Before watching “Velvet Buzzsaw” I took note of a few things. I first noted that Dan Gilroy directed this movie and Jake Gyllenhaal starred in it. Not a problem. I love them, but they made “Nightcrawler” together, and that movie was weird.
For anyone who has not seen “Nightcrawler”, it is about a man who stumbles into a career in selling footage to the news, becoming obsessed with the publicity to a point where he loses his morality. This is not to say I did not watch and enjoy the movie, but it did tell me that I should expect a similar level of strangeness in “Velvet Buzzsaw”.
The odd aspect of this is not the only aspect of Dan Gilroy and Jake Gyllenhaal’s dynamic that I considered, but it was considered. Their movies also require a high level of brain power. I knew right away that I would not be able to watch this movie while doing other things.
This, of course, can be a good thing. It certainly commands full attention, and it does help you maintain a level of curiosity throughout the movie and after. Not to mention, my curiosity towards the complexity of this movie motivated me to do some research after I finished watching it, which is something I never do.
Keeping these thoughts in mind, I got rid of all distractions (as is necessary) and began the movie. “Velvet Buzzsaw” is about the competitive, and morally ambiguous, life in the art scene. When an art critic named Morf (Jake Gyllenhaal), a gallery owner named Rhodora (Rene Russo), and a secretary named Josephina (Zawe Ashton) discover a series of paintings and decide to sell them for millions of dollars, a series of gruesome deaths occur to people who made money off of the art.
This movie, like most Netflix movies nowadays, was a high quality film. Just as the topic of this movie involves art, watching this movie felt like attending an art show as an amateur art critic: it was beautiful, and enjoyable, but I did not understand anything below the surface.
I knew what I was looking for, but mainly because they kept bringing up Rhodora’s band of anarchists called Velvet Buzzsaw. Although I did like this movie enough, I may have liked it better if it did not make me feel so foolish for not grasping its meaning without help.
The plot of this movie was unique, and felt special. I am a strong believer that watching movies is one of the best ways to experience a life you will not get to live, and watching life in the art world was very intriguing.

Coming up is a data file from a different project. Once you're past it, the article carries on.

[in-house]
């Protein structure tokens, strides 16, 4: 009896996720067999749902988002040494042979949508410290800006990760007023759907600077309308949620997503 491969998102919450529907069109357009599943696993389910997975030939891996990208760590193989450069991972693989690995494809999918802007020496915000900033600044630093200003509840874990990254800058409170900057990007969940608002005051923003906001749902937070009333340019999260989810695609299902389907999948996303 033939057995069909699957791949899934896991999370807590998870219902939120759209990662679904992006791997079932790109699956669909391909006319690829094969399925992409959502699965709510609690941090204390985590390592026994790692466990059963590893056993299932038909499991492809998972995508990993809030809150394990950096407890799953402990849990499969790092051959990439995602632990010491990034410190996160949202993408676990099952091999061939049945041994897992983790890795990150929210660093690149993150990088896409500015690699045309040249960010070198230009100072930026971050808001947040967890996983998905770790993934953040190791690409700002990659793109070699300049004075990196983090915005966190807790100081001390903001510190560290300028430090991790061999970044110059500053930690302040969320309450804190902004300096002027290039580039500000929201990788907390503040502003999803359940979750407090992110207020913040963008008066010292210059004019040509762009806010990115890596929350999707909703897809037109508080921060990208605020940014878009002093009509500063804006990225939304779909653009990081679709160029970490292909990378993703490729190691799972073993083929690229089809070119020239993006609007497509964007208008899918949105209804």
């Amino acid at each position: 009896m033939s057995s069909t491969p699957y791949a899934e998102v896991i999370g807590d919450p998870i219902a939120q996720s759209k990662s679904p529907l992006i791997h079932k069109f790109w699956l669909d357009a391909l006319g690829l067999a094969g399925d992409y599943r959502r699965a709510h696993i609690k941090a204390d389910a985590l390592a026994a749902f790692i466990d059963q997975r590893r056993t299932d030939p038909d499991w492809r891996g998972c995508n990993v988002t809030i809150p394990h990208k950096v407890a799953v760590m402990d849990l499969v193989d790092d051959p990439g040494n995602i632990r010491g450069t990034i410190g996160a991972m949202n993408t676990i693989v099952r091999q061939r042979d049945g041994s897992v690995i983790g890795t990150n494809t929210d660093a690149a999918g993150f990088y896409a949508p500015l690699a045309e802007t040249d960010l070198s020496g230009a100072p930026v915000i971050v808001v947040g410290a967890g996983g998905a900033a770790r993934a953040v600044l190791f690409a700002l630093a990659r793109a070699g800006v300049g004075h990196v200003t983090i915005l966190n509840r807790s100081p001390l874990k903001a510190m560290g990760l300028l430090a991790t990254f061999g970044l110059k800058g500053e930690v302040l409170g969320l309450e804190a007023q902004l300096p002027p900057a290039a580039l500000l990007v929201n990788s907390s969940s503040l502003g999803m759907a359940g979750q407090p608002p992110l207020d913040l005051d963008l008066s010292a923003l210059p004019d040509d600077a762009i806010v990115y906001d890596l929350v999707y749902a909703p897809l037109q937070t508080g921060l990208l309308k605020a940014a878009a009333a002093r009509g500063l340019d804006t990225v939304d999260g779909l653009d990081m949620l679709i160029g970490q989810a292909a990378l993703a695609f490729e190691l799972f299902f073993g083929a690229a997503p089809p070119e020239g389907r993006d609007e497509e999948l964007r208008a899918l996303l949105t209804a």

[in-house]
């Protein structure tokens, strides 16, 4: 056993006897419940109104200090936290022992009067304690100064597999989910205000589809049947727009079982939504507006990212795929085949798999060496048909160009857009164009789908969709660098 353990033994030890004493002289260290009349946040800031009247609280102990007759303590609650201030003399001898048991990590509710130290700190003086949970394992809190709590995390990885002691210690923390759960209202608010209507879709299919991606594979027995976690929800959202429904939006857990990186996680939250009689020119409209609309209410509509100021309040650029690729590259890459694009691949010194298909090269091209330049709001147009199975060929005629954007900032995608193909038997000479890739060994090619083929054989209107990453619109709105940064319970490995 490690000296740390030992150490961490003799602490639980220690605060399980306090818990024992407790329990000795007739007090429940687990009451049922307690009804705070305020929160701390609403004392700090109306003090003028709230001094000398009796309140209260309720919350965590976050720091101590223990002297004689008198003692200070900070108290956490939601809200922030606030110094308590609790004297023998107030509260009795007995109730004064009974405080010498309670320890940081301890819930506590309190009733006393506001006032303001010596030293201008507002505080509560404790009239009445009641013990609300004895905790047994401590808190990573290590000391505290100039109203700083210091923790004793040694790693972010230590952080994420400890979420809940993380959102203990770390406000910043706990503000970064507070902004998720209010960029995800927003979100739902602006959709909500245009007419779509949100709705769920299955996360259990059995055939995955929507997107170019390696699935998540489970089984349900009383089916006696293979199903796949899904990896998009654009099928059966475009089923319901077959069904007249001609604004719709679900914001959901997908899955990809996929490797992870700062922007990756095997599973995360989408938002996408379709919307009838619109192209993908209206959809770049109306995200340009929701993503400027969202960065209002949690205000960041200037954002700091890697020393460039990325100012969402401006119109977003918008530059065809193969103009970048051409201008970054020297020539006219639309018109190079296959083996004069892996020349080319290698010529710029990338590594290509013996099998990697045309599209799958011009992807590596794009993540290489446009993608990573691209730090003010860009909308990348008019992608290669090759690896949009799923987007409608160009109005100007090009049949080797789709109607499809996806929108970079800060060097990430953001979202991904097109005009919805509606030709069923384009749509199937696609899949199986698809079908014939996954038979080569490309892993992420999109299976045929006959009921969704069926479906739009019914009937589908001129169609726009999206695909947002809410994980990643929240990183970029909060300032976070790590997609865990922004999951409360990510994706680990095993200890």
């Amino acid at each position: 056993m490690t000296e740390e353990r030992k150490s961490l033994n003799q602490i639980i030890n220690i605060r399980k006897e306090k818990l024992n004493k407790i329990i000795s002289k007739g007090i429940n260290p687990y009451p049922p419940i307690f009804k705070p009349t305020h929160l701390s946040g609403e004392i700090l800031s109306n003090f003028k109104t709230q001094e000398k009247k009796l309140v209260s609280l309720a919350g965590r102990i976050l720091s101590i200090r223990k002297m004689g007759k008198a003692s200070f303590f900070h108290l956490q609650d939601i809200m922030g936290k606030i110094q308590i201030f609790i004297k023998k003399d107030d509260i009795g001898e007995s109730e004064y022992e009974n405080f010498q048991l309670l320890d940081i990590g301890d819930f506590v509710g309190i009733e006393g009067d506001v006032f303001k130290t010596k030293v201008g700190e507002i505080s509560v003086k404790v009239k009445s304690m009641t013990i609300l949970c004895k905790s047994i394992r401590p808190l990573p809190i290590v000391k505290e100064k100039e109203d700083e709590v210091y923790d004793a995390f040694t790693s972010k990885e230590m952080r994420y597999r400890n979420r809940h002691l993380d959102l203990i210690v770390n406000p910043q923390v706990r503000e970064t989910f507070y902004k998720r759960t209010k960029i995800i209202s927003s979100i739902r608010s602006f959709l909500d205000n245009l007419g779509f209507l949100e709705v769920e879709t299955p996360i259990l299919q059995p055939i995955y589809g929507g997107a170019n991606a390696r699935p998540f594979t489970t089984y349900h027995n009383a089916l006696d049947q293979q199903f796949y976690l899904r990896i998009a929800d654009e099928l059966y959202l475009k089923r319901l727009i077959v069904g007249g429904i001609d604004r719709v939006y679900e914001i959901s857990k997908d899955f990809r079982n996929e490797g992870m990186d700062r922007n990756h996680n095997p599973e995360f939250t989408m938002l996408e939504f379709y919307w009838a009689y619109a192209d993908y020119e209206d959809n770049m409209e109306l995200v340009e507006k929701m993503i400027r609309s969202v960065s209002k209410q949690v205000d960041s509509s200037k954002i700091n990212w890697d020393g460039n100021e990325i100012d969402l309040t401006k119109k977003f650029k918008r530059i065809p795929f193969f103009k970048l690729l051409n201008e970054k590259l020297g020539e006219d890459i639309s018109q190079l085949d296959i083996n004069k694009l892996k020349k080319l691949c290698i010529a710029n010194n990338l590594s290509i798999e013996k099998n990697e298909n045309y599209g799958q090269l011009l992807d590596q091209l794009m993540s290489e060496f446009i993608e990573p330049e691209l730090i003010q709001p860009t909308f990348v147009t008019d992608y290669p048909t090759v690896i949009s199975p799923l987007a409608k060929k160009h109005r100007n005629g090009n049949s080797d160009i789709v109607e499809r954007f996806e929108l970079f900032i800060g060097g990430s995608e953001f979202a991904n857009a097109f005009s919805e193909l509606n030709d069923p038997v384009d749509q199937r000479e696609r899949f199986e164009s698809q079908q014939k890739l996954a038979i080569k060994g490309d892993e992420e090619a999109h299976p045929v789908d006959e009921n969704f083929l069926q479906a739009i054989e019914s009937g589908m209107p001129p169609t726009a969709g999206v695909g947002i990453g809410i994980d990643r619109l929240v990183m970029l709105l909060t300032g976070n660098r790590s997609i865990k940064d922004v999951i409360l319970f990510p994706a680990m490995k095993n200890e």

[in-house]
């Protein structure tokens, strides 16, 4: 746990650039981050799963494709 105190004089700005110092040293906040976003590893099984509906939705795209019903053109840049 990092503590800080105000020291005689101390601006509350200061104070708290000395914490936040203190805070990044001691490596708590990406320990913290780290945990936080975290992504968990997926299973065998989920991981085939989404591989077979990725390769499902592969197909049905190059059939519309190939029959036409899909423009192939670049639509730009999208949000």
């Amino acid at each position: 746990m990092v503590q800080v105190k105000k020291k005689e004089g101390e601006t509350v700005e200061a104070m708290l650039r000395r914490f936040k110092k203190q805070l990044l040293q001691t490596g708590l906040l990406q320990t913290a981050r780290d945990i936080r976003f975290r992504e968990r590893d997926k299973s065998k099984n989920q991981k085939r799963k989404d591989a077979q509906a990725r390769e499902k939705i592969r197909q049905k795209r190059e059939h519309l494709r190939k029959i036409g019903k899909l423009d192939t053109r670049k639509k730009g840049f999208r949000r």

The competition and greed was expected, but the intensity involved in the work was way beyond what I could have ever predicted.
It seems almost random who becomes famous for their artwork, and, considering the idea that artists peak after their death, along with the idea of greedy art sellers taking advantage of this fame, it was neat to see the horror-aspect of the film being used to show people being destroyed by their own greed.
I was especially drawn in by the fact that Morf and Damrish (Daveed Diggs) could somehow see the paintings move without any of the violence. My best guess was that, as Morf was only a critic and Damressh had not yet held a public art show, their lack of involvement in the most intensified part of the art world greed somehow allowed them to see the art as what it really was.
Also poor Coco (Natalia Dyer). This woman was just trying to live her life, she got a dream job in the big city, a big break to escape from her hometown in Michigan, and then everything happens. I will refrain myself from spoilers, but this girl really deserved so much better.
I do not love horror movies, and satirical films are not my favorite, but I would give “Velvet Buzzsaw” 2 ½ out of 5 stars. The half star is because of Jake Gyllenhaal. He is a fantastic actor, and I wish he would do something a little less complex (I don’t know if anyone has seen “Enemy”), but he is superb as Morf.
I do not think I would watch this movie again because it was not a movie that I consider a film for entertainment, and is absolutely not a watch more than once kind of movie.
Despite the fact that this movie did not exceed expectations, I did enjoy watching it with my full attention. This movie did require a lot of thinking, but it was worth it to do a bit of research.